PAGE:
$74b resources boom to bring 80,000 jobs
A MINI resources boom will inject $74 billion into the economy and create 80,000 new jobs in the sector over the next decade if new technology is embraced and developed locally, a report will reveal today.
It will tout that automation, analytics and robots can be used to create a new wave of jobs in the resources sector, instead of being job-killers they are often seen as.
But the report warns that if the new technology is handled wrong and strong local supply chains aren't developed it will instead put 265,000 jobs and $32 billion at risk.
According to the Staying Ahead of the Game report, a joint report of National Energy Resources Australia and METS Ignited, the jobs will not only come from developing and supplying new automation technology to the mining industry, but in the advancements helping companies to expand.
While it still predicts a loss of 40,000 frontline mining and energy jobs by 2030, it argues this will be more than offset by 69,000 new jobs in the supply chain and another 53,000 new jobs in the wider economy.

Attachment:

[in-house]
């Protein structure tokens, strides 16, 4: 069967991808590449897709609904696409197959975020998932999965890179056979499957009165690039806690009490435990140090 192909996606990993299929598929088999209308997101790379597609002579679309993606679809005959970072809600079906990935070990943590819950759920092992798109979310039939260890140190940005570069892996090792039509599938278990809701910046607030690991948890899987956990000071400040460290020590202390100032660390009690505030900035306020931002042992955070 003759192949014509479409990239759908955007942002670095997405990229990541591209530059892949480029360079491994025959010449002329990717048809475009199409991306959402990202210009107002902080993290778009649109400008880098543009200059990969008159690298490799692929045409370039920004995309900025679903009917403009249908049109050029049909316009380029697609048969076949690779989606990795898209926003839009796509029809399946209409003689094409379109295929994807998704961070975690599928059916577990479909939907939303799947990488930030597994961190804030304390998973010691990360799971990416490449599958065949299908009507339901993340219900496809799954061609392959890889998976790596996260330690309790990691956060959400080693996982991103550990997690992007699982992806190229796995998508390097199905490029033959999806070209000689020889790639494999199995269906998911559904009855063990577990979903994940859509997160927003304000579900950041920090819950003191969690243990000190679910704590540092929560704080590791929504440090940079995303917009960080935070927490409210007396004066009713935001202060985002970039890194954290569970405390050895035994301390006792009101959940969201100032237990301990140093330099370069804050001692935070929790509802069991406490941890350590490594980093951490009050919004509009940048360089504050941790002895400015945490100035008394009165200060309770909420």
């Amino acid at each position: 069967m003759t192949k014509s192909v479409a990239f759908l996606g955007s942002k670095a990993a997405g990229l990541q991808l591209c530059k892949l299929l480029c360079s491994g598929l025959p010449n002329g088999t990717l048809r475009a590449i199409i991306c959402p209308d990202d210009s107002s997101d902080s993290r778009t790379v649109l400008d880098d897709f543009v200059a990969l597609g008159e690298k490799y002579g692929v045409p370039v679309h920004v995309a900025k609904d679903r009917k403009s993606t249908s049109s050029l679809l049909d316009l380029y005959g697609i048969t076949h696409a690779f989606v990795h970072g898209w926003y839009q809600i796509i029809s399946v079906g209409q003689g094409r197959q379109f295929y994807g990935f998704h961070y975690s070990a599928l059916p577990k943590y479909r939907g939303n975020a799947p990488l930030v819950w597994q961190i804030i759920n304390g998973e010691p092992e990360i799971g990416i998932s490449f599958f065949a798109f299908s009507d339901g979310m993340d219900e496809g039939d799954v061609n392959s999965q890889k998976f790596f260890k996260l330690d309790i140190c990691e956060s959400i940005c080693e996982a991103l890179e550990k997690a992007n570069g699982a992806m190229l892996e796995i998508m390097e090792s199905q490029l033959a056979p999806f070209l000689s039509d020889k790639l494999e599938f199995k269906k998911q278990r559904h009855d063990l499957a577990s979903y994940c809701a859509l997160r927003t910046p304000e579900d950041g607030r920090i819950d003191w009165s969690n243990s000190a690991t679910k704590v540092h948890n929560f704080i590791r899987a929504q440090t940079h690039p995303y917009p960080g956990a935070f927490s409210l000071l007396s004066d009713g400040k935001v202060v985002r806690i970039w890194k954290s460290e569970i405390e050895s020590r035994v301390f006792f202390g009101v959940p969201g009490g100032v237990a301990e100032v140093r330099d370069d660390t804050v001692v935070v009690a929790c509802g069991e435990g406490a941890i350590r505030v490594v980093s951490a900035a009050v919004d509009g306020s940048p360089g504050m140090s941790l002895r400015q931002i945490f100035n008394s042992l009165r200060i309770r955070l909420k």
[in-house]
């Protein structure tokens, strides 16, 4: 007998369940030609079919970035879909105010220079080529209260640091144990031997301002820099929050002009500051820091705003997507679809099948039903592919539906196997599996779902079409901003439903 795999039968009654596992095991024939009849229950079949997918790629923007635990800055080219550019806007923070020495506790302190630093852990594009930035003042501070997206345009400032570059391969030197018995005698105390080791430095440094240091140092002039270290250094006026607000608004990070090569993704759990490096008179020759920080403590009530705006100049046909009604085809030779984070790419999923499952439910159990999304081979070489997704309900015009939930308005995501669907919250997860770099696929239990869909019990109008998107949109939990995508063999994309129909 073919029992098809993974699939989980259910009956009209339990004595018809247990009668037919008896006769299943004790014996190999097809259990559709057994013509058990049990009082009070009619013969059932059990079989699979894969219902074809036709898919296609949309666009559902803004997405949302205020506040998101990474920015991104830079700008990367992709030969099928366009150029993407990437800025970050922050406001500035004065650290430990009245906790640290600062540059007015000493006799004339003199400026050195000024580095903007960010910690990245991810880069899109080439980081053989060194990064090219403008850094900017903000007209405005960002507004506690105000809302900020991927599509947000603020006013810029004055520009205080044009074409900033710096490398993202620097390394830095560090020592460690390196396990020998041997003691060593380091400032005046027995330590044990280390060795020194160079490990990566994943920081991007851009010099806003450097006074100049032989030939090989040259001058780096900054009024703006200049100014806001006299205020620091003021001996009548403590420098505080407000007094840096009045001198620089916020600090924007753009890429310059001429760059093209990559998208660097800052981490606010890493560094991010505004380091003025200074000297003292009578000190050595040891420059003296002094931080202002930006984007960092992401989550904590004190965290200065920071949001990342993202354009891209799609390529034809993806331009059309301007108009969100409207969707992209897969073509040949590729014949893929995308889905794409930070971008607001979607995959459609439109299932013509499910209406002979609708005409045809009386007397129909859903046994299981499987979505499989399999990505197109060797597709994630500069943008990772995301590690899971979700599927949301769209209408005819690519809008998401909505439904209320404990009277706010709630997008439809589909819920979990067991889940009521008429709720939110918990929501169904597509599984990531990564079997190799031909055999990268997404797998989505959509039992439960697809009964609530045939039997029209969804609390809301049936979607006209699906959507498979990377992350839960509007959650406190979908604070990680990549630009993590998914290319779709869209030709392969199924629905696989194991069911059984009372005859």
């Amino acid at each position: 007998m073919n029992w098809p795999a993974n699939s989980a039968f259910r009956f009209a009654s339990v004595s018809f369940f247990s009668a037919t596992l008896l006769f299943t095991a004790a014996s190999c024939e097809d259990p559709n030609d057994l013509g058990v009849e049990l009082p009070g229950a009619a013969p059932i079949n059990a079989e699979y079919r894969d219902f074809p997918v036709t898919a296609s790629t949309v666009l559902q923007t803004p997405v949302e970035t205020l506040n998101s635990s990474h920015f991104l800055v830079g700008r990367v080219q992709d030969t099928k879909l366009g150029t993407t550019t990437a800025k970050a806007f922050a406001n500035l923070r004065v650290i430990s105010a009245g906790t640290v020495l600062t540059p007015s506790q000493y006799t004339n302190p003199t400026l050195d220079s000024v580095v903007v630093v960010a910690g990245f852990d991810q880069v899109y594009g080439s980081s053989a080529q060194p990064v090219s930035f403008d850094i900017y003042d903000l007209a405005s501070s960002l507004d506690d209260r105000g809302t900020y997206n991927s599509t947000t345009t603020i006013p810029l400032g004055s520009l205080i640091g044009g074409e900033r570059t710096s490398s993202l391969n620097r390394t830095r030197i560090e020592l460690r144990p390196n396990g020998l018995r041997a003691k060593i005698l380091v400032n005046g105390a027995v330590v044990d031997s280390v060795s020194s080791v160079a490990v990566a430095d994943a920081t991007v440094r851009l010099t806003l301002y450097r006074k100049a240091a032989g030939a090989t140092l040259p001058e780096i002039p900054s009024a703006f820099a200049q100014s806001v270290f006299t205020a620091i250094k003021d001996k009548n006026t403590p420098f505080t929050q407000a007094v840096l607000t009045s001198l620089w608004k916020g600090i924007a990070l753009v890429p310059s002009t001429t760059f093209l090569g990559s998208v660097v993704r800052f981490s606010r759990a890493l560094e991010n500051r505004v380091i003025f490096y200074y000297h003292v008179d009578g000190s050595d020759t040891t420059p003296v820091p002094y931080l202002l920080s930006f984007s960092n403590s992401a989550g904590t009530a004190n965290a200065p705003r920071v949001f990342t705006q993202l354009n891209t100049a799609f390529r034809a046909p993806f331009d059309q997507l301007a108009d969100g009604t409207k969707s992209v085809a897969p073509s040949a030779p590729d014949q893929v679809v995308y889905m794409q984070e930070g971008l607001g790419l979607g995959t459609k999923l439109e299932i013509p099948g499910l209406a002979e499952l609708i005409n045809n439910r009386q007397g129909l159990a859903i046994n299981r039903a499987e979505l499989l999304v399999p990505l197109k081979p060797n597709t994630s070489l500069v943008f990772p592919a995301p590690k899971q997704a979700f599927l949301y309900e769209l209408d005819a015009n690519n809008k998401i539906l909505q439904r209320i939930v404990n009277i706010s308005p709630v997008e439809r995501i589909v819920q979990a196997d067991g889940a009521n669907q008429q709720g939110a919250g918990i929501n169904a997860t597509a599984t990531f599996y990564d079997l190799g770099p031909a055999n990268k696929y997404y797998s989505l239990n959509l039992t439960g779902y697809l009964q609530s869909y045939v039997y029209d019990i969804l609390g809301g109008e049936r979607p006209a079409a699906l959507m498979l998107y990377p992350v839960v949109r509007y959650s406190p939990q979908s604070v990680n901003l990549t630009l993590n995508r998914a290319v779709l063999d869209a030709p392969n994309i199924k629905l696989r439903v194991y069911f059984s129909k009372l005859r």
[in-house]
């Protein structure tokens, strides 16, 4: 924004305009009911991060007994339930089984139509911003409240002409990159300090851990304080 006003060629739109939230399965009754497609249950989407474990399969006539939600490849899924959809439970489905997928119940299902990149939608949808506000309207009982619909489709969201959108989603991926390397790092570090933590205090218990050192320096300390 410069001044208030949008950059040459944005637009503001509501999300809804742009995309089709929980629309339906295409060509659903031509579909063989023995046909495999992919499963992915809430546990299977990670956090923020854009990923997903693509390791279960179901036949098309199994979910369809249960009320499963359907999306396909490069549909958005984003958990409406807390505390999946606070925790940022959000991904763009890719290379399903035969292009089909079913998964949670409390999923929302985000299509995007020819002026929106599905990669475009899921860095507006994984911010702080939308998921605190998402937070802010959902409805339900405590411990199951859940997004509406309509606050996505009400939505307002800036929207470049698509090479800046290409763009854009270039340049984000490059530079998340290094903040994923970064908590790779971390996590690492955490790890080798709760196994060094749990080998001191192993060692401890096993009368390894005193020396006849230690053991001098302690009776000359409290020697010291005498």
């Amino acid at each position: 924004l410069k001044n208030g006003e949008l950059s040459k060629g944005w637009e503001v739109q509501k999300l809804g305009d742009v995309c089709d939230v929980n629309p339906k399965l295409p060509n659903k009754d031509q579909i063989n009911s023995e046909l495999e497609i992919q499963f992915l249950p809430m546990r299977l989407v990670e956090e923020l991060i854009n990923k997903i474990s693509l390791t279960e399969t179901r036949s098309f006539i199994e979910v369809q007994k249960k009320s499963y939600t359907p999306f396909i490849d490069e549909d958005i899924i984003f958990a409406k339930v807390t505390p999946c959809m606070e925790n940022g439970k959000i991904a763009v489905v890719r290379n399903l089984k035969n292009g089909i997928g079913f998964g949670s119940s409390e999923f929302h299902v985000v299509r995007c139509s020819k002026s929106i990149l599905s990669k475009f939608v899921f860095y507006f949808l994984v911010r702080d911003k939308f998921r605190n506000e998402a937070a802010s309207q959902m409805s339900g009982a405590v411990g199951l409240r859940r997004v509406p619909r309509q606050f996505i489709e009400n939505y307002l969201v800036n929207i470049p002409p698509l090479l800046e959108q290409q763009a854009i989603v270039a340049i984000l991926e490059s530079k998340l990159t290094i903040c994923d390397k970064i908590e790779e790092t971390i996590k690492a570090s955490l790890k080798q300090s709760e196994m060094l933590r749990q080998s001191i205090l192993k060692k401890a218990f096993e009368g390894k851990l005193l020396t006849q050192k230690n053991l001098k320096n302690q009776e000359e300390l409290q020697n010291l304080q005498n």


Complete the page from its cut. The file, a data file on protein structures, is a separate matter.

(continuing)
If the technology is not developed and produced in Australia the jobs instead will go offshore, the report warned.
Industry Minister Karen Andrews said the automation and robotics technology would open up new opportunities in the resources sector if it was embraced.
"Queensland is a resource-rich state and relies heavily on the revenue generated, that's why it's so important we ensure the industry is embracing new technologies to help them grow and create new jobs," she said.
She said mining, oil and gas faced an extremely competitive global market and the technology was needed to keep Australia ahead of the world.
"I know how important mining and the resources industry are and this report reinforces how important they are for our economy now and into the future."
The report found that self-driving trucks, wireless sensors monitoring pipelines and equipment repairing robots were likely to disrupt the resources sector like the internet had retail and banking.
"Australia cannot turn a blind eye to this development," the report stated.
"New technologies will create new opportunities for primary firms to be more productive and internationally competitive, to discover and access new resources and to expand."
"If Australian equipment, technology and service suppliers are unable to support miners and energy producers in their drive to automate large parts of their operations, these producers will be forced to import advanced equipment and services, seriously shrinking the economic opportunity for Australia," the report stated.